The Mere Busybody: Autonomy, Equality and Standing

  • Russell Binch

Abstract

It is often believed that the application of standing principles has little bearing on the ideological constructs that have guided the development of public law. However, a few commentators have attempted to alter this belief by demonstrating that standing promotes an individual's capacity and right to further her or his personal autonomy, an ideal that is deep and pervasive in our culture. From this, they conclude that it is desirable to prevent public interest organizations from initiating litigation. While the insight that standing and autonomy are fundamentally connected is an important contribution, the conclusion — that this bars access for public interest organizations — disappointing. It fails to recognize that autonomy is often furthered by interdependence, and that the interdependent ties found in public interest organizations are of particular importance for disadvantaged persons. When we reconceive autonomy through the lens of equality, our understanding of standing is radically altered.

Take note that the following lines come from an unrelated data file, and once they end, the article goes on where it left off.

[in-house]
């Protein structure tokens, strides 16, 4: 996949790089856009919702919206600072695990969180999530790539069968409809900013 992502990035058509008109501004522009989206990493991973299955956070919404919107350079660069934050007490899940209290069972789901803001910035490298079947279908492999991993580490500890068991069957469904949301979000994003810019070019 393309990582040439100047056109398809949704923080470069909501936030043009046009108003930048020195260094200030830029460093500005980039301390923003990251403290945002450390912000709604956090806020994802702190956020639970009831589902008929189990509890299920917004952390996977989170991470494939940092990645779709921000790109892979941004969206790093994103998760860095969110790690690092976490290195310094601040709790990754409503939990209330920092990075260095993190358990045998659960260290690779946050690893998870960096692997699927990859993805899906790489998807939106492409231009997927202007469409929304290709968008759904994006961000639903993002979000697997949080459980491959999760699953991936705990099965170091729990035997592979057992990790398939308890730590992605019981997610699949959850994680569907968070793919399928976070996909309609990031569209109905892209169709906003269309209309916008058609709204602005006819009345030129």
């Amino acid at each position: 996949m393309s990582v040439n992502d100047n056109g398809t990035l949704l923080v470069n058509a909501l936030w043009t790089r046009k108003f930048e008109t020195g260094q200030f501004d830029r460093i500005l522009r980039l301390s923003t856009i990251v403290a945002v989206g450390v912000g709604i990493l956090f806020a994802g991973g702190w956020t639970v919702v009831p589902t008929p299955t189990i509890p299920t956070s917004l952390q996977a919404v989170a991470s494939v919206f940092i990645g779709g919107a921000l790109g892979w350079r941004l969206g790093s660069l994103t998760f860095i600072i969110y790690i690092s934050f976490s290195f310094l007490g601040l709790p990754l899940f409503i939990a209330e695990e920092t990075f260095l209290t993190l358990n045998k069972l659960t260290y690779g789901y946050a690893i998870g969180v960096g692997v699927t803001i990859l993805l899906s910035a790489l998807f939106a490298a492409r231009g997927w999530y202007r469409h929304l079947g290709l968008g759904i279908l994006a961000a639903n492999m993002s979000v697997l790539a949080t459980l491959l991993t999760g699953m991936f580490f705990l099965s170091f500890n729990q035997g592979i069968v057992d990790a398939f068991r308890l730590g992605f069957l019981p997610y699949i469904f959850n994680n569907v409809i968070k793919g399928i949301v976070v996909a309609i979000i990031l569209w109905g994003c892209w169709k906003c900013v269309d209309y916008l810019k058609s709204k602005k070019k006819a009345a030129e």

How to Cite
Binch, R. (1). The Mere Busybody: Autonomy, Equality and Standing. Alberta Law Review, 40(2), 367. https://doi.org/10.29173/alr1369
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Articles